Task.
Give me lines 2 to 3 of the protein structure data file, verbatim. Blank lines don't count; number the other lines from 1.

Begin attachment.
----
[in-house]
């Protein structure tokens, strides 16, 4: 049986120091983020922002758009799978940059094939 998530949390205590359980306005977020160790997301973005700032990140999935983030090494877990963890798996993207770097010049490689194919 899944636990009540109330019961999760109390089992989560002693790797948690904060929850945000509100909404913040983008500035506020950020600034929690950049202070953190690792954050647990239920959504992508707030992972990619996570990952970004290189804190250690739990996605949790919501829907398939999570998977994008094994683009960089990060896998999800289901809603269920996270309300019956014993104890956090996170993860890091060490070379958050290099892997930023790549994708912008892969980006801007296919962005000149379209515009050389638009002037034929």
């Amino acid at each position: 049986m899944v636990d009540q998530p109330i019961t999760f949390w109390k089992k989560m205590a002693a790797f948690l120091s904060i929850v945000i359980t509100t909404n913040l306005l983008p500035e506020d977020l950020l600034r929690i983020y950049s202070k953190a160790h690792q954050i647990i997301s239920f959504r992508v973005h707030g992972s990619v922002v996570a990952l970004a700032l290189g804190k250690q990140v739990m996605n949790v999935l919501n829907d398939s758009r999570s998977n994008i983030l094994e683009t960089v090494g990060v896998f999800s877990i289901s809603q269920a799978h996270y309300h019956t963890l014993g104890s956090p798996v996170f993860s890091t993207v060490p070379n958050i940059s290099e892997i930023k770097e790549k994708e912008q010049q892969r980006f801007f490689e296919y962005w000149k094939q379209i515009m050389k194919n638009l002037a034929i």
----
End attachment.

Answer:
């Protein structure tokens, strides 16, 4: 049986120091983020922002758009799978940059094939 998530949390205590359980306005977020160790997301973005700032990140999935983030090494877990963890798996993207770097010049490689194919 899944636990009540109330019961999760109390089992989560002693790797948690904060929850945000509100909404913040983008500035506020950020600034929690950049202070953190690792954050647990239920959504992508707030992972990619996570990952970004290189804190250690739990996605949790919501829907398939999570998977994008094994683009960089990060896998999800289901809603269920996270309300019956014993104890956090996170993860890091060490070379958050290099892997930023790549994708912008892969980006801007296919962005000149379209515009050389638009002037034929």
């Amino acid at each position: 049986m899944v636990d009540q998530p109330i019961t999760f949390w109390k089992k989560m205590a002693a790797f948690l120091s904060i929850v945000i359980t509100t909404n913040l306005l983008p500035e506020d977020l950020l600034r929690i983020y950049s202070k953190a160790h690792q954050i647990i997301s239920f959504r992508v973005h707030g992972s990619v922002v996570a990952l970004a700032l290189g804190k250690q990140v739990m996605n949790v999935l919501n829907d398939s758009r999570s998977n994008i983030l094994e683009t960089v090494g990060v896998f999800s877990i289901s809603q269920a799978h996270y309300h019956t963890l014993g104890s956090p798996v996170f993860s890091t993207v060490p070379n958050i940059s290099e892997i930023k770097e790549k994708e912008q010049q892969r980006f801007f490689e296919y962005w000149k094939q379209i515009m050389k194919n638009l002037a034929i």